Another very forgiving flower to consider planting in March has to be the daisy. Daisies thrive in a variety of soil conditions and grow best as annuals, though some varieties are perennial in nature. Shasta daisies are one such perennial, thriving in Zones 3-10 and coming back year after year. English daisies and oxeye daisies are also popular daisies to plant in March.
You can grow daisies directly in the soil, but make sure to only do so in full sun. Growing seedlings indoors is also common, as some daisy varieties can even be grown year-round in containers and brought indoors. It all depends on the size, color, and growing method you want, but most daisies are seriously easy to grow!
Often confused with calendula, there are many reasons to love marigolds. For one, these orange and red beauties smell pleasant, attract pollinators, and grow easily in a variety of soil conditions. They also come in a variety of types and species, giving you plenty of options in terms of their cold hardiness and ability to survive the tempestuous climates found in March.
Marigolds are simple when directly sown outdoors, as soon as the soil is moderately workable. You can scatter plenty of marigold seeds in your garden and watch them go! Some compost may help improve flower production, but full sun is a must. Finally, marigolds are similar to daisies in that deadheading or completely removing all dead flowers helps them continually produce until fall.
Like zinnias, salvia flowers attract just about every single type of pollinator, but they repel deer and rabbits. This makes them ideal when paired alongside your vegetable garden, but you may find that salvia looks best in a container on your patio. With tall stems covered in blooms, salvia looks more natural and wildflower-like compared to many other flowers on this list.
You can directly sow salvia after frost dangers have passed, which may mean that March is a bit too early depending on your Zone. However, salvia is hardy in Zones 4-11, making this an incredibly hardy plant! Make sure to pay special attention to its sage-like foliage, given that it can be susceptible to many diseases. Speaking of sage, did you know that salvia and sage are closely related?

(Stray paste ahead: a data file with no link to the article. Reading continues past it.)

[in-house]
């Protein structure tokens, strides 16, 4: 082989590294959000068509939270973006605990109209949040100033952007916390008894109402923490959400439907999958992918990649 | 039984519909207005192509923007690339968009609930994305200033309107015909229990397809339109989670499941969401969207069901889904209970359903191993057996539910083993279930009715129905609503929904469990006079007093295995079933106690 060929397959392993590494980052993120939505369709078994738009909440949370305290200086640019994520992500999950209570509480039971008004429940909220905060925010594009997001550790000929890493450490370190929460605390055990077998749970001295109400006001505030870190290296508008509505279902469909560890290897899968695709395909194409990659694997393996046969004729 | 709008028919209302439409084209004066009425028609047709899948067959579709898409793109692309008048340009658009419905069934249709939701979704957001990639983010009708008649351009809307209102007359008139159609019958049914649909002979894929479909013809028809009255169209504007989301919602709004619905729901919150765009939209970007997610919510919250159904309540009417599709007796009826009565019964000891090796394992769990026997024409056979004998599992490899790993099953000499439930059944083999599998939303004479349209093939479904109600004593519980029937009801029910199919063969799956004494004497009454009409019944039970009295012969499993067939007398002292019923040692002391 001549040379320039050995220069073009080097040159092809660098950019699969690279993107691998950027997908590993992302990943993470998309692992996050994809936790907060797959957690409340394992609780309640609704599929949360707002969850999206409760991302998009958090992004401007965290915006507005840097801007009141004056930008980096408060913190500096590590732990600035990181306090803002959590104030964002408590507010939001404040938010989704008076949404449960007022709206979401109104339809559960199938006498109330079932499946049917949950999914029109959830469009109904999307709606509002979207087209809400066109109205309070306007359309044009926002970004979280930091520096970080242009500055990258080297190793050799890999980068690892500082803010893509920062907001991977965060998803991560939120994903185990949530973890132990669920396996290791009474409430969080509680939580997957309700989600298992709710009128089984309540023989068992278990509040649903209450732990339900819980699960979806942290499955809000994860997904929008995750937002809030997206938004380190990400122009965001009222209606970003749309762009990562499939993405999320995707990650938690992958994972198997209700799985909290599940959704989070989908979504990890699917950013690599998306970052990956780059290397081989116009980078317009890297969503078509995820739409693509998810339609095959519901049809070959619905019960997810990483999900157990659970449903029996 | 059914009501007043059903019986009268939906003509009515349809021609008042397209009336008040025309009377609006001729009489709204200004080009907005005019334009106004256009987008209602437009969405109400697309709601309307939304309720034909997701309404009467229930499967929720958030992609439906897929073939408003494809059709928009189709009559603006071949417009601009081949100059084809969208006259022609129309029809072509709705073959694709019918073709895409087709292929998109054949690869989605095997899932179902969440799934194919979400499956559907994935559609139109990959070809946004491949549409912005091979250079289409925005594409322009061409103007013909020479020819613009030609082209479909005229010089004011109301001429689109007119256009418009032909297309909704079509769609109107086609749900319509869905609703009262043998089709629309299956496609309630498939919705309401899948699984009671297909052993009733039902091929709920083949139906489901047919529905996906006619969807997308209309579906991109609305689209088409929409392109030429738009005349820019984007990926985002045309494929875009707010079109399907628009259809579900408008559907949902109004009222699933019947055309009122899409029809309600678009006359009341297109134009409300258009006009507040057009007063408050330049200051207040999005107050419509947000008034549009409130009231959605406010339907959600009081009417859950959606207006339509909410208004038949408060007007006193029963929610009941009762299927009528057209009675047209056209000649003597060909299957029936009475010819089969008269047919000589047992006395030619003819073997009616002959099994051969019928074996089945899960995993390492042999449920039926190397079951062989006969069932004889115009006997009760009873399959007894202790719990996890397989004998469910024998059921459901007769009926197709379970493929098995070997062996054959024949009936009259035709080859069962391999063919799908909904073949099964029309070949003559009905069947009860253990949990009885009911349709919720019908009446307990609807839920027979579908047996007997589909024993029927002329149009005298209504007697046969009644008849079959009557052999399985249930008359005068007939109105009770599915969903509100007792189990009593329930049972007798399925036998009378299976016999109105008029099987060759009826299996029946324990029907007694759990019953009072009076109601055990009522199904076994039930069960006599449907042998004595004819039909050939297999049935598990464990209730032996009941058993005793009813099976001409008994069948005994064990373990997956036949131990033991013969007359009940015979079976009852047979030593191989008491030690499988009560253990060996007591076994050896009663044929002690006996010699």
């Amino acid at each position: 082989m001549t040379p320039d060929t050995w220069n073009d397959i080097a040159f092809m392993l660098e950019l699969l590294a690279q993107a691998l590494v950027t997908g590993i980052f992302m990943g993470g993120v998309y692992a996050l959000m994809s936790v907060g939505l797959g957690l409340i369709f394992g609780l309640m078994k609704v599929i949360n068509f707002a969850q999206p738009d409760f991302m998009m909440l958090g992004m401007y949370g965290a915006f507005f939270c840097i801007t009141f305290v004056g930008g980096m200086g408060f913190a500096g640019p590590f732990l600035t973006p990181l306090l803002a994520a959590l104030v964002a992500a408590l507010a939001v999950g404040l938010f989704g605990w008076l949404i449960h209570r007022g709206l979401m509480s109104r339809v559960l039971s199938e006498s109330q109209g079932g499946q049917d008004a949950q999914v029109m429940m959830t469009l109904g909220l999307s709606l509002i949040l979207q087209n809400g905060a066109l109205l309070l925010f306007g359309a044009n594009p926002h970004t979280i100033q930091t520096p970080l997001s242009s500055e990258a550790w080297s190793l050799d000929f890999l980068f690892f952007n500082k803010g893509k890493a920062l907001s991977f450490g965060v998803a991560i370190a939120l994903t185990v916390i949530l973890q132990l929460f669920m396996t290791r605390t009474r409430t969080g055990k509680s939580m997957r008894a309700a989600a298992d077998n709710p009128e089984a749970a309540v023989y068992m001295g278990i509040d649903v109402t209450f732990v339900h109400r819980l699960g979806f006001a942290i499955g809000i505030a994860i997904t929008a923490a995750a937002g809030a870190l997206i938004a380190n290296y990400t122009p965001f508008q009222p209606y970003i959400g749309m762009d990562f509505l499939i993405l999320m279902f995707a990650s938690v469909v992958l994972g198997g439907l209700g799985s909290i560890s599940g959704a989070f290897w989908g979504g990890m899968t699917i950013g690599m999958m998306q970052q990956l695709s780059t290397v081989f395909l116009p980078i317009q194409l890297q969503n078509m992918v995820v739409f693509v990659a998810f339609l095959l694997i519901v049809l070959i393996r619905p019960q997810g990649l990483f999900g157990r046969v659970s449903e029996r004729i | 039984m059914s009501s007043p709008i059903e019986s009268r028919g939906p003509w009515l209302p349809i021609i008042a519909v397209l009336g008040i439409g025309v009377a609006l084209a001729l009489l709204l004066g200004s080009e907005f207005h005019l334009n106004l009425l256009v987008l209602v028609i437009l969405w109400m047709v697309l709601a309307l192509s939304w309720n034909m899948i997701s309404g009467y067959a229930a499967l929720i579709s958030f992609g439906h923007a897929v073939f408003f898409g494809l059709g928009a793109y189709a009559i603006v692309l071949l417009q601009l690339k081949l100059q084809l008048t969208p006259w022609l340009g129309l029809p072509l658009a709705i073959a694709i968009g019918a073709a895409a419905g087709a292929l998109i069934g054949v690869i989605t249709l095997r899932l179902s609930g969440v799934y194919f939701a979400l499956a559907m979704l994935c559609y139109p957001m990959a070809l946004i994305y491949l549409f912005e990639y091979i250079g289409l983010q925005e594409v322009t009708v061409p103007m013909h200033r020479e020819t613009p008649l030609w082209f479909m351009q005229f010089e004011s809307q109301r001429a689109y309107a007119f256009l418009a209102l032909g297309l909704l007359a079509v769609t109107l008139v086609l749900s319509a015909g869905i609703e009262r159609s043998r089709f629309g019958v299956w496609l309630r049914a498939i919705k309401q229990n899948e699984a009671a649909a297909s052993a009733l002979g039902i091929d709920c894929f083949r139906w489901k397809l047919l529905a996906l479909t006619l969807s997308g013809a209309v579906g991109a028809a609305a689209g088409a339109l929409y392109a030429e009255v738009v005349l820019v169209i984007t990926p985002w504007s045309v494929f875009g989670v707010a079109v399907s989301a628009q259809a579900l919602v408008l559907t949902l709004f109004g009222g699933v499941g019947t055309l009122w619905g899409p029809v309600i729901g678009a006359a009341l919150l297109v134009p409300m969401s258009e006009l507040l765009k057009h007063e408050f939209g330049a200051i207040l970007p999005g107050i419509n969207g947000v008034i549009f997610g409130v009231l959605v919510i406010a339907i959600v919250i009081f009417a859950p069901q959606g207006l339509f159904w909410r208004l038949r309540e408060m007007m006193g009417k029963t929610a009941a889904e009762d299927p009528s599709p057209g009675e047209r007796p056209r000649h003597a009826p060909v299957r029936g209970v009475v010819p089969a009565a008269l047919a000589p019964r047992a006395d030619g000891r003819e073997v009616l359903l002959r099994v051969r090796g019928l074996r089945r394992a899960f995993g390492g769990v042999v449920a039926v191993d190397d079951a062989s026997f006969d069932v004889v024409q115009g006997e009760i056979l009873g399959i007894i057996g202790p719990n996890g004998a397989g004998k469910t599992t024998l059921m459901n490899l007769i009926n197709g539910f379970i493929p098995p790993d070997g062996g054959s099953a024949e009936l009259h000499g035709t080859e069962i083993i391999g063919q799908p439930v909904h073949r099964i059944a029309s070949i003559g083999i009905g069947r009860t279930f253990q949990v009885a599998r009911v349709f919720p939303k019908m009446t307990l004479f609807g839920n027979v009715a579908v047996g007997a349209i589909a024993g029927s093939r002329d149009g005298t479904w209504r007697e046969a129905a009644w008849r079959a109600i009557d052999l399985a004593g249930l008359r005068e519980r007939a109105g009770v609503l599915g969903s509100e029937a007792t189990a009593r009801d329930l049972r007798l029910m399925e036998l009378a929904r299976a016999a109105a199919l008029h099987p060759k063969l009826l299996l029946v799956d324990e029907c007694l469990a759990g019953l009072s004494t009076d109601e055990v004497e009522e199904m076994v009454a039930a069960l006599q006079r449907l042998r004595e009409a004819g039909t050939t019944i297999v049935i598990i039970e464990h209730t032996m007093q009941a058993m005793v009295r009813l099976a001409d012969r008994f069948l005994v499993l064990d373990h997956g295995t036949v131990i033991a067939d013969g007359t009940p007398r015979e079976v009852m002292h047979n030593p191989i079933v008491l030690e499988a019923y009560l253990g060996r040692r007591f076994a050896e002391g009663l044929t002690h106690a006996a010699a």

Just like snapdragons, petunias should be started indoors rather than directly sown. While sowing them in soil outside is possible, this is best accomplished during another, warmer month. No matter which method you choose, keep in mind just how small petunia seeds are. They are best sown on the surface of your garden soil, which can cause them to blow away with ease!
Petunias look beautiful in containers, hanging baskets, and as a border flower. Like most flowers, they need full sunlight in order to produce en masse, especially if you have a carpet or groundcover variety. Plus, petunias can even be grown as perennials, but only if you live in a warmer climate (such as Zones 9-11).
With sweet smells and delicate, unique vining flowers, sweet peas are a perfect flower to consider planting in March. In fact, sweet peas require cold temperatures in order to properly germinate, which means you may need to plant them right away! Hardy in Zones 5-8, sweet peas bring plenty of flowers and do best when picked frequently. Given that they’ll need a trellis for support, sweet peas are the most complicated flower to grow on this list. However, they are well worth the extra supplies!
The photo featured at the top of this post is © Jurga Jot/Shutterstock.com